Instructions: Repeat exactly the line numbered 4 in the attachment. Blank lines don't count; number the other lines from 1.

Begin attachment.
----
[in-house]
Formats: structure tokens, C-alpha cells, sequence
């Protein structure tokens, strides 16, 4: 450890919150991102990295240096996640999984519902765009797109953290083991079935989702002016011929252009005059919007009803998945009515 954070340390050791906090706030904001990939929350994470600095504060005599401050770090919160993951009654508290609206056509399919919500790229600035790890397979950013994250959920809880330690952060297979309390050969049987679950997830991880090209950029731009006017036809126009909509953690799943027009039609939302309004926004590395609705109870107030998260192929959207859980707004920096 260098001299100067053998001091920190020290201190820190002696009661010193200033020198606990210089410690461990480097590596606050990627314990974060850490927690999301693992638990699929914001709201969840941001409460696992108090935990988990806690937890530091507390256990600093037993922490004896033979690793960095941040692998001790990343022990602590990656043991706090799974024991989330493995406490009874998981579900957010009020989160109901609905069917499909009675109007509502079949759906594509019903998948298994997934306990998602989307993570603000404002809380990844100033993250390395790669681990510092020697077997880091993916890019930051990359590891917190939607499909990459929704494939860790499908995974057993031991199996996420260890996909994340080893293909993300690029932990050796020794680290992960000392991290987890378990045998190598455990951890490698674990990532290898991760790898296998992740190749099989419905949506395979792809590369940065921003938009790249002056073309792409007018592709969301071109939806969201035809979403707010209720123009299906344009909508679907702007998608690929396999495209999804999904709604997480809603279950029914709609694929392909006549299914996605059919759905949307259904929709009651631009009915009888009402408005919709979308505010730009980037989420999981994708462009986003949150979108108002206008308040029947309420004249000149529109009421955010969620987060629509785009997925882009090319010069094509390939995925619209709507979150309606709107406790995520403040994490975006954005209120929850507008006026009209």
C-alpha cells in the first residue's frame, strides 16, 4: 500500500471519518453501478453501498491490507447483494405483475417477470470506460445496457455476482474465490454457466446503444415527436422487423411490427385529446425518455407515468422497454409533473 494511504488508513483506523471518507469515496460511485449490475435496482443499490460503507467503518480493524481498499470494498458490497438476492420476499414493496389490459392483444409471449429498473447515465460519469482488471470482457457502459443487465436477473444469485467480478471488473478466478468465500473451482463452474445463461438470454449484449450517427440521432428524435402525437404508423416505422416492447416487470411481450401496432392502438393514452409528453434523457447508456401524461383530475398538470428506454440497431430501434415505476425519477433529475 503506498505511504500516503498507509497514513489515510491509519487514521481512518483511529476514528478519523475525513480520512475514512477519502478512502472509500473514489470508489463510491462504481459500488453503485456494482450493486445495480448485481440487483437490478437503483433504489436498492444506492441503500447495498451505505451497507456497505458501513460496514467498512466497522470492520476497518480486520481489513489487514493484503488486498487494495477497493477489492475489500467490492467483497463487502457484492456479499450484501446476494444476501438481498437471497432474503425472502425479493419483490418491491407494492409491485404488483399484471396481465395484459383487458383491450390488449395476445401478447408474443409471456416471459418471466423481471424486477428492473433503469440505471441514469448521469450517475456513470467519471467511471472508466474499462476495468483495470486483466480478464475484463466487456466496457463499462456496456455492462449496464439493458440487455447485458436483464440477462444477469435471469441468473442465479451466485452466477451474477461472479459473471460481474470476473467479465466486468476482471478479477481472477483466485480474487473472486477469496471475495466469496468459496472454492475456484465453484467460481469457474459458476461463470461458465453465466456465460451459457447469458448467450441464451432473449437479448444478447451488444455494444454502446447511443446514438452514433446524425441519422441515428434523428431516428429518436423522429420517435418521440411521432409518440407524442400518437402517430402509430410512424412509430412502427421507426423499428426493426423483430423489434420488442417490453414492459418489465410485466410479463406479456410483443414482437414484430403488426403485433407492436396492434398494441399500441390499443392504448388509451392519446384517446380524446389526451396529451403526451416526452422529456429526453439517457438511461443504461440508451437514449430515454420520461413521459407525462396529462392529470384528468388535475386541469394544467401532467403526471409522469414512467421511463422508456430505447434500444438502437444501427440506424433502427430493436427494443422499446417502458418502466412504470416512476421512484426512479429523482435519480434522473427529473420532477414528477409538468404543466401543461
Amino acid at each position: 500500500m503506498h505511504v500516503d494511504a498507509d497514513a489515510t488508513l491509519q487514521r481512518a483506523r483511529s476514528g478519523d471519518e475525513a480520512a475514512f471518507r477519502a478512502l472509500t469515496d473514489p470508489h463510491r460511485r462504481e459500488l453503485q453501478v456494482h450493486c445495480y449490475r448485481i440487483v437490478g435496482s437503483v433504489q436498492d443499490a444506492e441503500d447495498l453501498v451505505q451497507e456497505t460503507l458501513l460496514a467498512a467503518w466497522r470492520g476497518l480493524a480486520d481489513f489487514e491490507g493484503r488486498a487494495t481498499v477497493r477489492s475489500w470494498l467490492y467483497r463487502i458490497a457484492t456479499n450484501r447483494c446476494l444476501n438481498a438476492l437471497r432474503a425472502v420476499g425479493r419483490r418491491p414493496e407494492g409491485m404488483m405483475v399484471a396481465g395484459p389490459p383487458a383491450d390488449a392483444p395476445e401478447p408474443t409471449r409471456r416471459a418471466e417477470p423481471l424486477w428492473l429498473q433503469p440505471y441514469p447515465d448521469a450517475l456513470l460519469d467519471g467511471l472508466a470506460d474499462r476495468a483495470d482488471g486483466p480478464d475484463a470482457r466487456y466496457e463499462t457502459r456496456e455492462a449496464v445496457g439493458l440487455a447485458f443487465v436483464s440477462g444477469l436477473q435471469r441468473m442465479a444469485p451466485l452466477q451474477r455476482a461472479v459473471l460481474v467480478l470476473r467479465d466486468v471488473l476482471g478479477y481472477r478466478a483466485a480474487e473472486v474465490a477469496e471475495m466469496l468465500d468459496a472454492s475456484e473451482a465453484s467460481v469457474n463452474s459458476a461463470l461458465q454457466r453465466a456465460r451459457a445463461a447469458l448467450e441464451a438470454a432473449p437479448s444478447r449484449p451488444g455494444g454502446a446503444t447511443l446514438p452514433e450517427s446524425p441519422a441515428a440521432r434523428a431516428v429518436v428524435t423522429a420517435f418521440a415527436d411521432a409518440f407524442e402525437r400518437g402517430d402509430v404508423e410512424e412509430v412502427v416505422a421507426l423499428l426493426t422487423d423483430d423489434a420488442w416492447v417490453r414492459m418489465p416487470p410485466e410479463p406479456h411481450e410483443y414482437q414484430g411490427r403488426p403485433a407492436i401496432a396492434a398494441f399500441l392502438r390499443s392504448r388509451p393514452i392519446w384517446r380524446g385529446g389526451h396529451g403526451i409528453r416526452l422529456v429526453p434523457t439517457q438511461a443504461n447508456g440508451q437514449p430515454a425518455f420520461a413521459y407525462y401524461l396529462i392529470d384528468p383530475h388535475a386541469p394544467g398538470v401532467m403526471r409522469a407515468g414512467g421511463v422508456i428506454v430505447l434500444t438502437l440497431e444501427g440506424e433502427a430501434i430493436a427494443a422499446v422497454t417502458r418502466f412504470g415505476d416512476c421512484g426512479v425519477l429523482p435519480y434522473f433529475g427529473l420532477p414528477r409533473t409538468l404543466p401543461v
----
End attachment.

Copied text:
C-alpha cells in the first residue's frame, strides 16, 4: 500500500471519518453501478453501498491490507447483494405483475417477470470506460445496457455476482474465490454457466446503444415527436422487423411490427385529446425518455407515468422497454409533473 494511504488508513483506523471518507469515496460511485449490475435496482443499490460503507467503518480493524481498499470494498458490497438476492420476499414493496389490459392483444409471449429498473447515465460519469482488471470482457457502459443487465436477473444469485467480478471488473478466478468465500473451482463452474445463461438470454449484449450517427440521432428524435402525437404508423416505422416492447416487470411481450401496432392502438393514452409528453434523457447508456401524461383530475398538470428506454440497431430501434415505476425519477433529475 503506498505511504500516503498507509497514513489515510491509519487514521481512518483511529476514528478519523475525513480520512475514512477519502478512502472509500473514489470508489463510491462504481459500488453503485456494482450493486445495480448485481440487483437490478437503483433504489436498492444506492441503500447495498451505505451497507456497505458501513460496514467498512466497522470492520476497518480486520481489513489487514493484503488486498487494495477497493477489492475489500467490492467483497463487502457484492456479499450484501446476494444476501438481498437471497432474503425472502425479493419483490418491491407494492409491485404488483399484471396481465395484459383487458383491450390488449395476445401478447408474443409471456416471459418471466423481471424486477428492473433503469440505471441514469448521469450517475456513470467519471467511471472508466474499462476495468483495470486483466480478464475484463466487456466496457463499462456496456455492462449496464439493458440487455447485458436483464440477462444477469435471469441468473442465479451466485452466477451474477461472479459473471460481474470476473467479465466486468476482471478479477481472477483466485480474487473472486477469496471475495466469496468459496472454492475456484465453484467460481469457474459458476461463470461458465453465466456465460451459457447469458448467450441464451432473449437479448444478447451488444455494444454502446447511443446514438452514433446524425441519422441515428434523428431516428429518436423522429420517435418521440411521432409518440407524442400518437402517430402509430410512424412509430412502427421507426423499428426493426423483430423489434420488442417490453414492459418489465410485466410479463406479456410483443414482437414484430403488426403485433407492436396492434398494441399500441390499443392504448388509451392519446384517446380524446389526451396529451403526451416526452422529456429526453439517457438511461443504461440508451437514449430515454420520461413521459407525462396529462392529470384528468388535475386541469394544467401532467403526471409522469414512467421511463422508456430505447434500444438502437444501427440506424433502427430493436427494443422499446417502458418502466412504470416512476421512484426512479429523482435519480434522473427529473420532477414528477409538468404543466401543461